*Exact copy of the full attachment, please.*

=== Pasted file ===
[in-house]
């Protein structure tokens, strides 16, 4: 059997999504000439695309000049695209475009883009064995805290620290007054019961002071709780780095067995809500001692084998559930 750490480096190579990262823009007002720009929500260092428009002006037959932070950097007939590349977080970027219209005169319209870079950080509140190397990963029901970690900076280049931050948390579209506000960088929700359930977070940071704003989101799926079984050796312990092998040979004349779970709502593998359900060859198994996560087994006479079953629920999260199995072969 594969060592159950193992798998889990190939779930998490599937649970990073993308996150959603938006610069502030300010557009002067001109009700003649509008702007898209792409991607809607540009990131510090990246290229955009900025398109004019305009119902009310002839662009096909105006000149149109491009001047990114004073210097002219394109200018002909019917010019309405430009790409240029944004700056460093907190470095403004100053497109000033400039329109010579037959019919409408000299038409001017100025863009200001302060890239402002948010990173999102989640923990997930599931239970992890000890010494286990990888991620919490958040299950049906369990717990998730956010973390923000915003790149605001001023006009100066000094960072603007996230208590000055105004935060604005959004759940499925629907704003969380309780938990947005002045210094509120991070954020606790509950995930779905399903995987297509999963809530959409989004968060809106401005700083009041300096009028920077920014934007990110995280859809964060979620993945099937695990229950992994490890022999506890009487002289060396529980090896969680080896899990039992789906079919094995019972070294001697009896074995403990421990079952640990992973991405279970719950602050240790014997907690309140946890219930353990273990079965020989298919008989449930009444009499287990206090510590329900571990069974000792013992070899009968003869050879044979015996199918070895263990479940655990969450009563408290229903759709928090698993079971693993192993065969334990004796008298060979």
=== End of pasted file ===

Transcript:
[in-house]
């Protein structure tokens, strides 16, 4: 059997999504000439695309000049695209475009883009064995805290620290007054019961002071709780780095067995809500001692084998559930 750490480096190579990262823009007002720009929500260092428009002006037959932070950097007939590349977080970027219209005169319209870079950080509140190397990963029901970690900076280049931050948390579209506000960088929700359930977070940071704003989101799926079984050796312990092998040979004349779970709502593998359900060859198994996560087994006479079953629920999260199995072969 594969060592159950193992798998889990190939779930998490599937649970990073993308996150959603938006610069502030300010557009002067001109009700003649509008702007898209792409991607809607540009990131510090990246290229955009900025398109004019305009119902009310002839662009096909105006000149149109491009001047990114004073210097002219394109200018002909019917010019309405430009790409240029944004700056460093907190470095403004100053497109000033400039329109010579037959019919409408000299038409001017100025863009200001302060890239402002948010990173999102989640923990997930599931239970992890000890010494286990990888991620919490958040299950049906369990717990998730956010973390923000915003790149605001001023006009100066000094960072603007996230208590000055105004935060604005959004759940499925629907704003969380309780938990947005002045210094509120991070954020606790509950995930779905399903995987297509999963809530959409989004968060809106401005700083009041300096009028920077920014934007990110995280859809964060979620993945099937695990229950992994490890022999506890009487002289060396529980090896969680080896899990039992789906079919094995019972070294001697009896074995403990421990079952640990992973991405279970719950602050240790014997907690309140946890219930353990273990079965020989298919008989449930009444009499287990206090510590329900571990069974000792013992070899009968003869050879044979015996199918070895263990479940655990969450009563408290229903759709928090698993079971693993192993065969334990004796008298060979």